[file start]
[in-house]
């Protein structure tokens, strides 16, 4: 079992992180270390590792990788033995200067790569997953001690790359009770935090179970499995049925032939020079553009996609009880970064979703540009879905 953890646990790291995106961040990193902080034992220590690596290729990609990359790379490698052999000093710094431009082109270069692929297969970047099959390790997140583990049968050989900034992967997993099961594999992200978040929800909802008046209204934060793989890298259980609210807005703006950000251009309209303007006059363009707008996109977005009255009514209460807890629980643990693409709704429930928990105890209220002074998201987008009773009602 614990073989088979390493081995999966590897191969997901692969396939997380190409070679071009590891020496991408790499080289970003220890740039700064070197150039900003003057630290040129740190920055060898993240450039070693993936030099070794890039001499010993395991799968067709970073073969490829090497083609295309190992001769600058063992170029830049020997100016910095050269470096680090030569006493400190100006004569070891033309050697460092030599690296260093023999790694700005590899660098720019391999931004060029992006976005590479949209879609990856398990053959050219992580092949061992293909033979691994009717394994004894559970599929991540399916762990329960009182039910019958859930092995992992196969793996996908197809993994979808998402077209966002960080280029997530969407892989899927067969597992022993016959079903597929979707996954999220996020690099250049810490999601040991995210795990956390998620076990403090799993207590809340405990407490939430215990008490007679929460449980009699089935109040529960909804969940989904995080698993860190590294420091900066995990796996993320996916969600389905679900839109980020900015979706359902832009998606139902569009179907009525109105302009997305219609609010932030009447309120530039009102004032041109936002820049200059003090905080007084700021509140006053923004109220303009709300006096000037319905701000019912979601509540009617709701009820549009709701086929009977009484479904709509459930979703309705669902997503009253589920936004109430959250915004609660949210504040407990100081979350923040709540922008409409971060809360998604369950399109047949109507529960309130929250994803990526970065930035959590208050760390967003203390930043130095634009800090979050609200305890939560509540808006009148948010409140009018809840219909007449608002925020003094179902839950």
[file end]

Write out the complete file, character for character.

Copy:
[in-house]
């Protein structure tokens, strides 16, 4: 079992992180270390590792990788033995200067790569997953001690790359009770935090179970499995049925032939020079553009996609009880970064979703540009879905 953890646990790291995106961040990193902080034992220590690596290729990609990359790379490698052999000093710094431009082109270069692929297969970047099959390790997140583990049968050989900034992967997993099961594999992200978040929800909802008046209204934060793989890298259980609210807005703006950000251009309209303007006059363009707008996109977005009255009514209460807890629980643990693409709704429930928990105890209220002074998201987008009773009602 614990073989088979390493081995999966590897191969997901692969396939997380190409070679071009590891020496991408790499080289970003220890740039700064070197150039900003003057630290040129740190920055060898993240450039070693993936030099070794890039001499010993395991799968067709970073073969490829090497083609295309190992001769600058063992170029830049020997100016910095050269470096680090030569006493400190100006004569070891033309050697460092030599690296260093023999790694700005590899660098720019391999931004060029992006976005590479949209879609990856398990053959050219992580092949061992293909033979691994009717394994004894559970599929991540399916762990329960009182039910019958859930092995992992196969793996996908197809993994979808998402077209966002960080280029997530969407892989899927067969597992022993016959079903597929979707996954999220996020690099250049810490999601040991995210795990956390998620076990403090799993207590809340405990407490939430215990008490007679929460449980009699089935109040529960909804969940989904995080698993860190590294420091900066995990796996993320996916969600389905679900839109980020900015979706359902832009998606139902569009179907009525109105302009997305219609609010932030009447309120530039009102004032041109936002820049200059003090905080007084700021509140006053923004109220303009709300006096000037319905701000019912979601509540009617709701009820549009709701086929009977009484479904709509459930979703309705669902997503009253589920936004109430959250915004609660949210504040407990100081979350923040709540922008409409971060809360998604369950399109047949109507529960309130929250994803990526970065930035959590208050760390967003203390930043130095634009800090979050609200305890939560509540808006009148948010409140009018809840219909007449608002925020003094179902839950």